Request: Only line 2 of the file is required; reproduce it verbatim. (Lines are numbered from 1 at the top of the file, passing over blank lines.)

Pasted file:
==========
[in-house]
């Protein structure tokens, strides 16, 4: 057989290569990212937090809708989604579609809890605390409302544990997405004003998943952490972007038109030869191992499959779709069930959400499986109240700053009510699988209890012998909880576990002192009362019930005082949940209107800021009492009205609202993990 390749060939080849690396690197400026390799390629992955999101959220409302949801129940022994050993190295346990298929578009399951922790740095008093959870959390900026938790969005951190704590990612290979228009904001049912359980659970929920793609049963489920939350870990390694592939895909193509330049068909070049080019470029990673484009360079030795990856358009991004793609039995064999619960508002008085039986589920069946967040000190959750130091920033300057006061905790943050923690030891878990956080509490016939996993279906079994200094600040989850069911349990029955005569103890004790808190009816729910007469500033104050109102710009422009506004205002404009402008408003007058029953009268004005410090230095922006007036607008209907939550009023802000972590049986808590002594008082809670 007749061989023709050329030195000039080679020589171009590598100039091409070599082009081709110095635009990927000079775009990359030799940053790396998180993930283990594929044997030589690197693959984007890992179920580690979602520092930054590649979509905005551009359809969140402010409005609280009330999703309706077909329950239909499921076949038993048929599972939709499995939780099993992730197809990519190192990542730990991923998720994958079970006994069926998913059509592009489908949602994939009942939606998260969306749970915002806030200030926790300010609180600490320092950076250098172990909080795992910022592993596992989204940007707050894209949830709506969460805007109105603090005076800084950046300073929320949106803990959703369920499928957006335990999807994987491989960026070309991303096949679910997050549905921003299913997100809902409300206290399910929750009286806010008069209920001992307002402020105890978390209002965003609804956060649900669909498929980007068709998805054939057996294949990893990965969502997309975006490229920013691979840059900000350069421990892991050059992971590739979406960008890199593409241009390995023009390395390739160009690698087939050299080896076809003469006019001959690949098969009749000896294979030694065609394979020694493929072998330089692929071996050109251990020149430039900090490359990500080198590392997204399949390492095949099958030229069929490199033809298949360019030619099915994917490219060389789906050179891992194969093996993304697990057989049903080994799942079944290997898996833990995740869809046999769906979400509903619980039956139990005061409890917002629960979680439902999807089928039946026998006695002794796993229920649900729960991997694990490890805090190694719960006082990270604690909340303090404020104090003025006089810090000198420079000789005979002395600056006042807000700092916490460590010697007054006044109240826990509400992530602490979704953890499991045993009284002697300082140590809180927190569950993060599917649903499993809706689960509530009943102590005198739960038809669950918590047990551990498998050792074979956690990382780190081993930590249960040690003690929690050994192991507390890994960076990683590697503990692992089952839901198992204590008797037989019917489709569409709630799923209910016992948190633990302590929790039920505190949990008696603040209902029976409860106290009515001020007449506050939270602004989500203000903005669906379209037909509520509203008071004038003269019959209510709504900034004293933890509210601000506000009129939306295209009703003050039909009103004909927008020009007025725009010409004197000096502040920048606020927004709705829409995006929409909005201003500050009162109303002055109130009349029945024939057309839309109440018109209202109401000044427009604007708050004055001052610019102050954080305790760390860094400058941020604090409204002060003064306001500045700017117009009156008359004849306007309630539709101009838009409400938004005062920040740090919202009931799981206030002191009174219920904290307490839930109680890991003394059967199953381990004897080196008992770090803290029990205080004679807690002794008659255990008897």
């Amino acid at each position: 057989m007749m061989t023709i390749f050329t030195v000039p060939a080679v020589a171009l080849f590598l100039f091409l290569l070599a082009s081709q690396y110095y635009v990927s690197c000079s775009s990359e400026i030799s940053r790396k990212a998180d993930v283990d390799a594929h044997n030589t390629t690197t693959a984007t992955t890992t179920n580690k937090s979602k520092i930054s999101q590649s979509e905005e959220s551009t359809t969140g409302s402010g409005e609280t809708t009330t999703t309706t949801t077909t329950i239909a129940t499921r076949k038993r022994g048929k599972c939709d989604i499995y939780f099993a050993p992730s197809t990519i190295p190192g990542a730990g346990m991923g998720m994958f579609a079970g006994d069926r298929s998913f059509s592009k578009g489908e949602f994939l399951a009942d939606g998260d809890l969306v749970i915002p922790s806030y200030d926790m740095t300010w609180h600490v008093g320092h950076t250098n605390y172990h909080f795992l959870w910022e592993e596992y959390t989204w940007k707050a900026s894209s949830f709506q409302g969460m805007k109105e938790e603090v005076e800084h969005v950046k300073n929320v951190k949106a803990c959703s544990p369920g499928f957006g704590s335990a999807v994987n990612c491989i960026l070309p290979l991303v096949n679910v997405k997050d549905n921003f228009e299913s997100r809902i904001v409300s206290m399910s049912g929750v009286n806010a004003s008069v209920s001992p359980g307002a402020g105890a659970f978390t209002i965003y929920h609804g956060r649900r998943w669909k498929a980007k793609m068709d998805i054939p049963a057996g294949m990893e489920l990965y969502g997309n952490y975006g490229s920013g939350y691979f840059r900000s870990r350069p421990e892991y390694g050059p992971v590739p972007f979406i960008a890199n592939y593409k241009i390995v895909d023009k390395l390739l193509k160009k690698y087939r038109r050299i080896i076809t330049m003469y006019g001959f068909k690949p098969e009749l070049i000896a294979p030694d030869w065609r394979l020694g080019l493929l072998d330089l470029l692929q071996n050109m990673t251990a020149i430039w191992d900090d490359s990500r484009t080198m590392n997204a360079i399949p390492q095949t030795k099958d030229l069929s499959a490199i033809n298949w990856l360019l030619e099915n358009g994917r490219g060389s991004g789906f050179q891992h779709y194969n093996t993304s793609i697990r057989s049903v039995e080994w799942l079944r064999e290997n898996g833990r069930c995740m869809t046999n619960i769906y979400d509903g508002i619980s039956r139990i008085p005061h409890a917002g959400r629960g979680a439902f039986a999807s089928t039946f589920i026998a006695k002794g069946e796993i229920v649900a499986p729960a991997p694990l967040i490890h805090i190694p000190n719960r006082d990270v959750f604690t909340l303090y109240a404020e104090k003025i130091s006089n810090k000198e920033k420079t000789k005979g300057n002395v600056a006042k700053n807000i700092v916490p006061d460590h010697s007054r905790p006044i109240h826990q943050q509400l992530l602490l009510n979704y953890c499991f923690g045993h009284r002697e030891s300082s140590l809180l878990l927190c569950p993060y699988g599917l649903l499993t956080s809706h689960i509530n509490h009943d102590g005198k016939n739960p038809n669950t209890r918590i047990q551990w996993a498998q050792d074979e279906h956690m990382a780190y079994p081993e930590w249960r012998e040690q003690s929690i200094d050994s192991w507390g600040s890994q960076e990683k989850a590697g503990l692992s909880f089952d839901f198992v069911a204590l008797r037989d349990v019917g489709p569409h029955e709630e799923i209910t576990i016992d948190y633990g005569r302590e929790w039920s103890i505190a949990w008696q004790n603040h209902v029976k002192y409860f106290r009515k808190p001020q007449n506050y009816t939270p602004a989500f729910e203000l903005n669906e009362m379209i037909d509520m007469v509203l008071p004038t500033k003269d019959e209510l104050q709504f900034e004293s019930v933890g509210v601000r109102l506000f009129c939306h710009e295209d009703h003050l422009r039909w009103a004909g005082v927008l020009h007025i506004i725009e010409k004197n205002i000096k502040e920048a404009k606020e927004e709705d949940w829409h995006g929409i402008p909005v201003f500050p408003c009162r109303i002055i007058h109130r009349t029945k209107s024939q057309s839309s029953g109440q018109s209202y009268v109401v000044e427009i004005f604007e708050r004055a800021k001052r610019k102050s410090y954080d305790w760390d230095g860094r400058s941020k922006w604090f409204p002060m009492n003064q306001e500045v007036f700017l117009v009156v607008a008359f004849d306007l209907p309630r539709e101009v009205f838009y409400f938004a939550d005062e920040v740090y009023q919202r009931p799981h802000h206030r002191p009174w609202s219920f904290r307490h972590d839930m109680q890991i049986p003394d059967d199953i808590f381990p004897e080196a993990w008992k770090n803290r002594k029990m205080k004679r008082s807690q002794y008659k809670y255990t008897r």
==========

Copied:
């Protein structure tokens, strides 16, 4: 057989290569990212937090809708989604579609809890605390409302544990997405004003998943952490972007038109030869191992499959779709069930959400499986109240700053009510699988209890012998909880576990002192009362019930005082949940209107800021009492009205609202993990 390749060939080849690396690197400026390799390629992955999101959220409302949801129940022994050993190295346990298929578009399951922790740095008093959870959390900026938790969005951190704590990612290979228009904001049912359980659970929920793609049963489920939350870990390694592939895909193509330049068909070049080019470029990673484009360079030795990856358009991004793609039995064999619960508002008085039986589920069946967040000190959750130091920033300057006061905790943050923690030891878990956080509490016939996993279906079994200094600040989850069911349990029955005569103890004790808190009816729910007469500033104050109102710009422009506004205002404009402008408003007058029953009268004005410090230095922006007036607008209907939550009023802000972590049986808590002594008082809670 007749061989023709050329030195000039080679020589171009590598100039091409070599082009081709110095635009990927000079775009990359030799940053790396998180993930283990594929044997030589690197693959984007890992179920580690979602520092930054590649979509905005551009359809969140402010409005609280009330999703309706077909329950239909499921076949038993048929599972939709499995939780099993992730197809990519190192990542730990991923998720994958079970006994069926998913059509592009489908949602994939009942939606998260969306749970915002806030200030926790300010609180600490320092950076250098172990909080795992910022592993596992989204940007707050894209949830709506969460805007109105603090005076800084950046300073929320949106803990959703369920499928957006335990999807994987491989960026070309991303096949679910997050549905921003299913997100809902409300206290399910929750009286806010008069209920001992307002402020105890978390209002965003609804956060649900669909498929980007068709998805054939057996294949990893990965969502997309975006490229920013691979840059900000350069421990892991050059992971590739979406960008890199593409241009390995023009390395390739160009690698087939050299080896076809003469006019001959690949098969009749000896294979030694065609394979020694493929072998330089692929071996050109251990020149430039900090490359990500080198590392997204399949390492095949099958030229069929490199033809298949360019030619099915994917490219060389789906050179891992194969093996993304697990057989049903080994799942079944290997898996833990995740869809046999769906979400509903619980039956139990005061409890917002629960979680439902999807089928039946026998006695002794796993229920649900729960991997694990490890805090190694719960006082990270604690909340303090404020104090003025006089810090000198420079000789005979002395600056006042807000700092916490460590010697007054006044109240826990509400992530602490979704953890499991045993009284002697300082140590809180927190569950993060599917649903499993809706689960509530009943102590005198739960038809669950918590047990551990498998050792074979956690990382780190081993930590249960040690003690929690050994192991507390890994960076990683590697503990692992089952839901198992204590008797037989019917489709569409709630799923209910016992948190633990302590929790039920505190949990008696603040209902029976409860106290009515001020007449506050939270602004989500203000903005669906379209037909509520509203008071004038003269019959209510709504900034004293933890509210601000506000009129939306295209009703003050039909009103004909927008020009007025725009010409004197000096502040920048606020927004709705829409995006929409909005201003500050009162109303002055109130009349029945024939057309839309109440018109209202109401000044427009604007708050004055001052610019102050954080305790760390860094400058941020604090409204002060003064306001500045700017117009009156008359004849306007309630539709101009838009409400938004005062920040740090919202009931799981206030002191009174219920904290307490839930109680890991003394059967199953381990004897080196008992770090803290029990205080004679807690002794008659255990008897």